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In an EditorFor view in MVC with Razor markup, if you do this:


The HTML comes out with the correct input name for the model, like so:

<input id="usr_Roles" name="usr.Roles" type="text" value="">

The "usr.Roles" name comes from this EditorFor line:

@Html.EditorFor(modelItem => usr.Roles, "RoleList") 

Unfortunately, I'm trying to generate a set of checkboxes with the name "usr.Roles". Because of the way MVC renders checkboxes, I can't use Html.Checkbox. I can generate them manually like so:

@foreach (string roleName in Roles.GetAllRoles())
    string checkboxId = "checkbox_" + roleName;
    <input type="checkbox" name="usr.Roles" id="@checkboxId" value="@roleName" @Html.Raw(Model.Contains(roleName) ? "checked" : "") />
    <label for="@checkboxId">@roleName</label>

The above works, but only because I manually specify "usr.Roles" as the checkbox name.

My question is this: Where in the maze of objects and properties does the @Html.TextBox object find the "usr.Roles" "usr-Roles" strings? And can I find it myself and use it in the checkboxes?

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2 Answers 2

up vote 3 down vote accepted

I don't know why on earth you would be wanting to manually generate ids and names of your checkboxes instead of simply using the Html.CheckBoxFor helper which does all this for you, but in case you have some reasons, here's how:

    var name = ViewData.TemplateInfo.GetFullHtmlFieldName("");

@foreach (string roleName in Roles.GetAllRoles())
    string checkboxId = "checkbox_" + roleName;
    <input type="checkbox" name="@name" id="@checkboxId" value="@roleName" @Html.Raw(Model.Contains(roleName) ? "checked" : "") />
    <label for="@checkboxId">@roleName</label>

Obviously that's shown here pure for some educational purposes. I would really avoid such monstrosity and simply use Html helpers and editor templates. Another thing that shocks me in your view is the following line of code: Roles.GetAllRoles(). It's as if your view is querying data. That's last thing a view should do. It's the controller's responsibility to query data, fill a view model and pass this view model to the view so that it simply shows the data.

So let's try to elaborate your example. From what I can understand you are trying to show a list of checkboxes for each role so that the user can select them.

As always you start with a view model expressing your views requirements:

public class MyViewModel
    public IEnumerable<RoleViewModel> Roles { get; set; }

public class RoleViewModel
    public string RoleName { get; set; }
    public bool Selected { get; set; }

then you write a controller action which will query your data and fill the view model:

public ActionResult Index()
    var roles = Roles.GetAllRoles();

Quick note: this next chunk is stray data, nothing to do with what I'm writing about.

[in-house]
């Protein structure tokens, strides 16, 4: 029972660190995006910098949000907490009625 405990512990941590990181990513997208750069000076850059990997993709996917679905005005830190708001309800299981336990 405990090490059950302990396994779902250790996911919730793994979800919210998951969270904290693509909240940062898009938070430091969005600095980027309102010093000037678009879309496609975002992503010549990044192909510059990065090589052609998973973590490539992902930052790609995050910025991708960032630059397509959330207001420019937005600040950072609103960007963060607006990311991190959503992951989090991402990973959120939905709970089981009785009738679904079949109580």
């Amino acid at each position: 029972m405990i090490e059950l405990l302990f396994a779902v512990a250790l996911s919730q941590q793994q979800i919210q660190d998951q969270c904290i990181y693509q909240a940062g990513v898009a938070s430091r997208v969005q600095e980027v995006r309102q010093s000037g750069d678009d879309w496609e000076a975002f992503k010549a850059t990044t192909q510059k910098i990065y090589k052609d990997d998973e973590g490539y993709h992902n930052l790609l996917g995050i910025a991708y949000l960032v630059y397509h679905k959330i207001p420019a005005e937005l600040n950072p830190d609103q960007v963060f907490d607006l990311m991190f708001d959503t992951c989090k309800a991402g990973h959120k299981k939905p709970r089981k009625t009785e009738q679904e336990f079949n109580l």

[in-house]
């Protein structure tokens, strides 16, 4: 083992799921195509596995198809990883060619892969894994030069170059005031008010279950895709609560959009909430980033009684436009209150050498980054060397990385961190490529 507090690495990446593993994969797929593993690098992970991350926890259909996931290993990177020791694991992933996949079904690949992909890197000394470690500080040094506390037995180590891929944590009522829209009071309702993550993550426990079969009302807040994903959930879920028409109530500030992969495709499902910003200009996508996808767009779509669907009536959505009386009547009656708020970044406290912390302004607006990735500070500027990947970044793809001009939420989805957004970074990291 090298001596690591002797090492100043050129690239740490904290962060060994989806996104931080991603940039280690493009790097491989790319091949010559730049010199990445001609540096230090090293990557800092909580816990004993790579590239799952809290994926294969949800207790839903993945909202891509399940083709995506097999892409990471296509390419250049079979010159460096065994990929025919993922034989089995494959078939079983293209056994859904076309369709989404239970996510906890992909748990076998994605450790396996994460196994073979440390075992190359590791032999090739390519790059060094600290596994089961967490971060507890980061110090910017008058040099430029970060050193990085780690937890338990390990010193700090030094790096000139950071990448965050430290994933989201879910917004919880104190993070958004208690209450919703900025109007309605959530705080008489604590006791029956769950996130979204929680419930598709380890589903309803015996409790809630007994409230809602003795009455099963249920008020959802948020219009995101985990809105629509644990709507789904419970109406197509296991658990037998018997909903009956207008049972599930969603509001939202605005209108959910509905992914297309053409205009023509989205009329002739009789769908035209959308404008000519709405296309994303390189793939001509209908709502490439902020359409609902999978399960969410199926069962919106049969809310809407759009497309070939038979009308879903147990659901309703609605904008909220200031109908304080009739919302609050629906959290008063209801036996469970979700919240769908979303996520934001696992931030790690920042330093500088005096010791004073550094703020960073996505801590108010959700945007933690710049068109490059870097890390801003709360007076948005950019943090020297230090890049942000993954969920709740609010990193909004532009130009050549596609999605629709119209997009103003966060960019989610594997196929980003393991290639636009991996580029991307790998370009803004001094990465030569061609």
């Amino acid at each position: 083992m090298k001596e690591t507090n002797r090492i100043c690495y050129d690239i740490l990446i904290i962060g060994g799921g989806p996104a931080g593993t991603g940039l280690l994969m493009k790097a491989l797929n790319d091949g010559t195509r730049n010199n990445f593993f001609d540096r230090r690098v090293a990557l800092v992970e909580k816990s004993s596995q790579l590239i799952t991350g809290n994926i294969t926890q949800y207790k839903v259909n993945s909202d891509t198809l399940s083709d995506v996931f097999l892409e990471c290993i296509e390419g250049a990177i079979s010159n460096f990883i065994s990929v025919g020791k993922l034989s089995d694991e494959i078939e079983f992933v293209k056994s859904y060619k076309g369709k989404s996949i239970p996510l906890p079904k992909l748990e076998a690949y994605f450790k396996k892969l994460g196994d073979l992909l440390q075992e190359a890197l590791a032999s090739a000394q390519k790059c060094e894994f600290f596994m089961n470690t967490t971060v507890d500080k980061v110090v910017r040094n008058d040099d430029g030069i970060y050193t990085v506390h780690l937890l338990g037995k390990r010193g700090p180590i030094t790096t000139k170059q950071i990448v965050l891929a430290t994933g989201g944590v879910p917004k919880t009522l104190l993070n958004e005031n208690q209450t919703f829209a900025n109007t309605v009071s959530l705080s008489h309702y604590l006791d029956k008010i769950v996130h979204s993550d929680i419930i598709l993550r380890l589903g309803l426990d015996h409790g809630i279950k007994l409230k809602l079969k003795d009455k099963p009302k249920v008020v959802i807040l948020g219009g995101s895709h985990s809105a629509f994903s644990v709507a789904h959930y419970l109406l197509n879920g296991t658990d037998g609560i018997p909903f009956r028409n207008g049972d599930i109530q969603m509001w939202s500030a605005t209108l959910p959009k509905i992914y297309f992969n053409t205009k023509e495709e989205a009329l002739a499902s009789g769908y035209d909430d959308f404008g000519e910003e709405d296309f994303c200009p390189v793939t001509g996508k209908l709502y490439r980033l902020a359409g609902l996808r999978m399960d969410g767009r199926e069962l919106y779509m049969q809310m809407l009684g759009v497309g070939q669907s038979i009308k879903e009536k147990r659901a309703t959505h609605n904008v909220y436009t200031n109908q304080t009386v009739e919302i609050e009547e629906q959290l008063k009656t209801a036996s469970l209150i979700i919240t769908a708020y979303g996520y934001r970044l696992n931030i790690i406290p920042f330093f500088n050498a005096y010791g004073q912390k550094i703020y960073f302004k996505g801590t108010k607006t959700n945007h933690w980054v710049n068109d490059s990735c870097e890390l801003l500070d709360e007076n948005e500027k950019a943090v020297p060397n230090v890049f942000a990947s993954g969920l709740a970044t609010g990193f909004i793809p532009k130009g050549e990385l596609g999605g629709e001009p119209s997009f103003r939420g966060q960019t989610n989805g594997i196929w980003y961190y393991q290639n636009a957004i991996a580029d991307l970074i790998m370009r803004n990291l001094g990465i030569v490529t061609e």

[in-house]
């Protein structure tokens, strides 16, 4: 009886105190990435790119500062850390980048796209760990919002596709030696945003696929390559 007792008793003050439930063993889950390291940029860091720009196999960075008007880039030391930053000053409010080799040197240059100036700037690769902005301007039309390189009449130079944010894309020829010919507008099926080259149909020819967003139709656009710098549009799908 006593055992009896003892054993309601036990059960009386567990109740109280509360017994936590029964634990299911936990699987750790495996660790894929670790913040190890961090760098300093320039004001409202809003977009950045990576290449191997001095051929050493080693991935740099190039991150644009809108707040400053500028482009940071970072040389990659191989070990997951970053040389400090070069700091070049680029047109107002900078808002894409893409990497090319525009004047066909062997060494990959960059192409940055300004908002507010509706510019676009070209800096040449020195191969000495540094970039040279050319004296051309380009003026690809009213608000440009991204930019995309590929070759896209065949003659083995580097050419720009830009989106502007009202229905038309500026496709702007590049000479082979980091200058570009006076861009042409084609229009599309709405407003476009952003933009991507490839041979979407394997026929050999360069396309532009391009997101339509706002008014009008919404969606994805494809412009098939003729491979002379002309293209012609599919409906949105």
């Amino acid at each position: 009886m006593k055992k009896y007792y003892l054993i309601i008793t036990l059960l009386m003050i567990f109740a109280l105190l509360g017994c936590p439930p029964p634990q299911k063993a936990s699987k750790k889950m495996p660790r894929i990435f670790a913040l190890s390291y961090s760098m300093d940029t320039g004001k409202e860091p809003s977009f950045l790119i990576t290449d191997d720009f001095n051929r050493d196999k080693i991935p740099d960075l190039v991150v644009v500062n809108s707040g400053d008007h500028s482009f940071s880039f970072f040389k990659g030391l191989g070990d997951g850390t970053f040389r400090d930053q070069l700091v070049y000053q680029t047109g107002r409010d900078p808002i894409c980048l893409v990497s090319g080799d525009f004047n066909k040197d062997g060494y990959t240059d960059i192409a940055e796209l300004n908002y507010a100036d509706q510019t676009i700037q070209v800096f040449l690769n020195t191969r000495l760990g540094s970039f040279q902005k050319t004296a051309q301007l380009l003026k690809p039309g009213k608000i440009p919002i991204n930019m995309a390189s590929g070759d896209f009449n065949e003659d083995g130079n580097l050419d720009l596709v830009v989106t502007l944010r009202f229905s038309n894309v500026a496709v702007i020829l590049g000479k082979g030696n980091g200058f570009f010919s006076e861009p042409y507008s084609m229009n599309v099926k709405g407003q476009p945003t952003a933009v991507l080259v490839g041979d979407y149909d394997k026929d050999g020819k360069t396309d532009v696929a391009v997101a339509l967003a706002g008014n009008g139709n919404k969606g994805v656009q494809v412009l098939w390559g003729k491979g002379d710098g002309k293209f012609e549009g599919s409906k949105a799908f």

var model = new MyViewModel
        Roles = roles.Select(role => new RoleViewModel
            RoleName = role,
            Selected = ??????
    return View(model);

then you will have a Index.cshtml view:

@model MyViewModel
@Html.EditorFor(x => x.Roles)

and a corresponding editor template which will be rendered for each element of the Roles collection (~/View/Shared/EditorTemplates/RoleViewModel.cshtml):

@model RoleViewModel
@Html.CheckBoxFor(x => x.Selected)
@Html.LabelFor(x => x.Selected, Model.RoleName)

No more foreach loops in the views, no more ugly hacks with names and ids, no more data pulling from the views.

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To answer your original question, the CheckBoxFor method only works if the checkboxes are being used to generate boolean values. The code even generates a hidden field to ensure that a value is always returned for the checkbox. I'm trying to return a List<string>, so that won't work at all. –  Dave Jul 19 '11 at 15:33
@Dave, List<string>? From checkboxes? Hmm. In the example I have shown you could simply add the name of the role as a hidden field in the editor template and in your post controller action you will get IEnumerable<RoleViewModel> which of course will contain the entire list of role names as well as which one were checked or not. –  Darin Dimitrov Jul 19 '11 at 15:34
And yes, what you've described definitely looks like the "right" way to do what I'm trying to accomplish. But you even answered my original question, as flawed as it was. Thanks! –  Dave Jul 19 '11 at 15:42
If you're curious, the reason for the List<string> is that the default RoleManager takes arrays as arguments for adding roles, so I figured I may as well start with an array from the model. I think I'll redo it your way though. If I'm going to use MVC I may as well use it correctly. –  Dave Jul 19 '11 at 15:44

As I can understand you want to generate the property name from your model, I suggest you to use the method:


from System.Web.Mvc assembly

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